In addition, the unions say they expect all CRCs to offer the Local Government Pension Scheme to new starters, as well as the transferred workforce, and that they should price their bids accordingly.

Contracts should not be awarded

The MoJ claimed in January 2014 that “we are able to confirm that we are on track with the key aspects of the reform programme”. And it said that the competition process launched on 13 September last year “continues as planned and successful bidders will be in place and delivering services in 2015”.

Bids are due in by the end of this month. But unions say this leaves little time to decide on whom to award contracts of up to 10 years if they are to be signed this October before the pre-election period.

And although they say official information is difficult to come by due to “commercial confidentiality”, the unions believe that several potential bidders have withdrawn from the process. If their information is correct, this will mean that in some areas there will be no competition because only one bid remains.

In Northumbria, for example, they believe that the Sodexo facilities management multi-national is the only contractor bidding for work to reduce reoffending. The company also runs Northumberland prison where it stands to make more profit if offenders go back to prison — a clear conflict of interest, as Napo points out.

Labour is opposed to the reforms and, in April, Sadiq Khan wrote to the permanent secretary at the MoJ, Ursula Brennan, asking that either the contracts be held up on the grounds that it would be wrong for the government to make such an important decision only months before an election, or that they are written in such a way that they can be cancelled by an incoming government without huge financial penalties.

Napo says that in the run-up to the general election, it will be focusing political lobbying on Liberal Democrat politicians while continuing to work with the Labour Party. “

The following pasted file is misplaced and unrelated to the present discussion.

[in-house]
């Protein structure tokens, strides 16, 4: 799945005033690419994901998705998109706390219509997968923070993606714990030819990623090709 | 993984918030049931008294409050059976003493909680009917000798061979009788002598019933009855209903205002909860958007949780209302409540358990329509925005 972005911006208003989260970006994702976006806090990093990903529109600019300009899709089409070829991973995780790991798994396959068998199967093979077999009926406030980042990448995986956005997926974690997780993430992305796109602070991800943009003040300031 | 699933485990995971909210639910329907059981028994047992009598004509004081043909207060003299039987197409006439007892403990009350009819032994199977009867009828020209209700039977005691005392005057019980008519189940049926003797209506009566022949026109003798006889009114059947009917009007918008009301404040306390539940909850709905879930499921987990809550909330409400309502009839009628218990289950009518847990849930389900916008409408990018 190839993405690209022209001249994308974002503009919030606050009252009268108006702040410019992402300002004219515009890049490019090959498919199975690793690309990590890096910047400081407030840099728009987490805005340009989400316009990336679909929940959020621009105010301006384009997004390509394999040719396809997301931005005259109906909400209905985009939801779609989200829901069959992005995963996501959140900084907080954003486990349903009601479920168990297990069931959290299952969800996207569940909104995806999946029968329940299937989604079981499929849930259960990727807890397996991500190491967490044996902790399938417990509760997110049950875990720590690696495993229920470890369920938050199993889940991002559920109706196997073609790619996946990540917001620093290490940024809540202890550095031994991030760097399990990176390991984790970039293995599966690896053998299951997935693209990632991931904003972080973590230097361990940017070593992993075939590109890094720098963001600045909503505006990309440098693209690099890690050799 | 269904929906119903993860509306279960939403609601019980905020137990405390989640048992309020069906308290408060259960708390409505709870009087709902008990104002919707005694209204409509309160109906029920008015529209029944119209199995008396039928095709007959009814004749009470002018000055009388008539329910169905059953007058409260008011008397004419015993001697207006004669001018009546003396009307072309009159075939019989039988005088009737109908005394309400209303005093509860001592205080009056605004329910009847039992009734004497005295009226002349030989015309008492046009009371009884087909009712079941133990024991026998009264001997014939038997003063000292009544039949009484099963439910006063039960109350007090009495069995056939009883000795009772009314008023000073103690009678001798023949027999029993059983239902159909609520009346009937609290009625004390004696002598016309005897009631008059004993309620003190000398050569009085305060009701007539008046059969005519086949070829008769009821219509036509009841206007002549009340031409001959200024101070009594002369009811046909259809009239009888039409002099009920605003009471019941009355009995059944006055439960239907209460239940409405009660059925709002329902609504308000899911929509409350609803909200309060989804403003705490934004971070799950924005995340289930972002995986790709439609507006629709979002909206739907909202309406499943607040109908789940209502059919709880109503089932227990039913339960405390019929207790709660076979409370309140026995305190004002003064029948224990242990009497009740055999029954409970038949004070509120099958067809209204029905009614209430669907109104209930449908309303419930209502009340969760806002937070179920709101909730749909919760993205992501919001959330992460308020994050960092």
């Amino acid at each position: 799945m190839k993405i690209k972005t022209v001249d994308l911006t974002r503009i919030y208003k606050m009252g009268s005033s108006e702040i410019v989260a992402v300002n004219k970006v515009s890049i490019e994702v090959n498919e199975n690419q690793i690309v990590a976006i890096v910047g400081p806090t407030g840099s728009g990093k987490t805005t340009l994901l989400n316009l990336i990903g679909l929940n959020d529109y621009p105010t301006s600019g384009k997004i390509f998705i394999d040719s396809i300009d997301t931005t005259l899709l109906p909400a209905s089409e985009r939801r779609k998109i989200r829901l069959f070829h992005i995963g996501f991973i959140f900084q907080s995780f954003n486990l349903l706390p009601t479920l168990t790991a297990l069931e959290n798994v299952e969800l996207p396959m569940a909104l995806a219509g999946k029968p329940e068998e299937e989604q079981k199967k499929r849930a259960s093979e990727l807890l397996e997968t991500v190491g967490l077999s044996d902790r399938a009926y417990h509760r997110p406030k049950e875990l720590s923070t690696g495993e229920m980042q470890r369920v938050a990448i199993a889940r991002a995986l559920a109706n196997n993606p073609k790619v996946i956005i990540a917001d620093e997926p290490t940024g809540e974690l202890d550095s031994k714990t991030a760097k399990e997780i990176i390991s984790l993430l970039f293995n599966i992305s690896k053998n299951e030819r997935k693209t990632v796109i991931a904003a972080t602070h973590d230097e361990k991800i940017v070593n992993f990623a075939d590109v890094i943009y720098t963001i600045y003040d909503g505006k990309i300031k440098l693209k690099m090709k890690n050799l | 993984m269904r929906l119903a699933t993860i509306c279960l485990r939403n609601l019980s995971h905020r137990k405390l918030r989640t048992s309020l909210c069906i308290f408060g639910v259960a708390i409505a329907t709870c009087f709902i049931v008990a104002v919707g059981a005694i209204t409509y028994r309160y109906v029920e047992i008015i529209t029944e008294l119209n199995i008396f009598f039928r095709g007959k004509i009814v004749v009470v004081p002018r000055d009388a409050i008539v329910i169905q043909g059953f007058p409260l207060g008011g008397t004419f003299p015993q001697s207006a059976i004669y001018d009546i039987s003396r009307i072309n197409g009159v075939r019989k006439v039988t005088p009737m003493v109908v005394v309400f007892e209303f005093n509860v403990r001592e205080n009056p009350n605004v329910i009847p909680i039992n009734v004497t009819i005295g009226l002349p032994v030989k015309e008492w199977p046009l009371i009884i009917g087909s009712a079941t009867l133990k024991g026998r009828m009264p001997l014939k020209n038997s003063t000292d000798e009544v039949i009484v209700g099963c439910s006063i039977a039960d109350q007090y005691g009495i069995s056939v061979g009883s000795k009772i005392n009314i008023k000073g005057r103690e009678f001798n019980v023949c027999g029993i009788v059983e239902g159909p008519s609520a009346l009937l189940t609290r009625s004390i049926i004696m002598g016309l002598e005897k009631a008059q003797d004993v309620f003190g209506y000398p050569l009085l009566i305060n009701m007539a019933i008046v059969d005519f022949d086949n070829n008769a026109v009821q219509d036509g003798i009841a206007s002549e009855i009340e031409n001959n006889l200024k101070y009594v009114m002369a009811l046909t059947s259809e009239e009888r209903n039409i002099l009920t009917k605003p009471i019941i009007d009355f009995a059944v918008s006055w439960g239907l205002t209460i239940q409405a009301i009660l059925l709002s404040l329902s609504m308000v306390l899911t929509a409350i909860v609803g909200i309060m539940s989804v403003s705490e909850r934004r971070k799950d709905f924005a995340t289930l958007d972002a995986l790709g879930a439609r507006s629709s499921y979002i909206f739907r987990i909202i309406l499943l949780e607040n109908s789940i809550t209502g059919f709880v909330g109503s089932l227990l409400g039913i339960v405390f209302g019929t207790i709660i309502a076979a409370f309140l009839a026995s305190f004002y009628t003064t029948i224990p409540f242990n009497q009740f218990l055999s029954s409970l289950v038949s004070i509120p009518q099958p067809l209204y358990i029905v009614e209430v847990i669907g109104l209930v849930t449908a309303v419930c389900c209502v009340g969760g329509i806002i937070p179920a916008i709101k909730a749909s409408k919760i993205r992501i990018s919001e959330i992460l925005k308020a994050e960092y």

The coalition’s justification for this was that offenders released from custody after serving sentences of 12 months or less should be supervised and rehabilitated in the community,” Bassett told Labour Research.

“That aim is not controversial and could have been carried out by probation trusts. In fact, 30 of the 35 trusts have said they could do this work within their current budget and system. But it will just not happen under the cut-price, privatised model the government has adopted.

“We will be making clear to all MPs that these reforms are leaving the service in such chaos that there is no way it will be able to provide supervision and rehabilitation for this additional group of offenders.”

Timetable for probation service reforms

The government announced in January 2013 that it intends to privatise up to 70% of the probation service.

But unions say the timetable for the reforms is “extraordinarily rushed”.

In June 2013, a risk register compiled by the Ministry of Justice (MoJ) was leaked, showing that the government intended to let contracts by the beginning of October 2014.

The risk register called the timetable “aggressive” and “challenging” and pointed out that the timetable had already slipped.

In December 2013, the government announced that 30 bidders had passed the first stage of a competition to win rehabilitation contracts.

While Serco and G4S are not on this list, the A4E training company, previously contracted by the government to help unemployed people find jobs, did pass the first stage.

In September 2013, nine A4E workers were charged with fraud for allegedly faking documents that falsely claimed they had found unemployed people jobs. A second investigation resulted in fraud proceedings against five staff (including one charged as a result of an earlier investigation).

The Public Contracts Regulations 2006 require the government to treat any contractor convicted of fraud as ineligible to bid for contracts.

Capita, Carillion, GEO Group, Interserve and MTC Amey are among other companies on the list. They are due to submit bids by the end of this month.

Probation staff have been split between the new National Probation Service and the Community Rehabiliation Companies (CRCs — see main text). This was originally planned to have taken place by 31 March 2014. But “shadow operations” (in advance of private companies taking over the work of the CRCs) commence on 1 June 2014.

Justice secretary Chris Graying, giving evidence to the Justice Select Committee in December 2013, indicated that the share sale may not occur until mid- to late-December 2014, and there is some doubt that the privatised CRCs can commence before the start of the general election.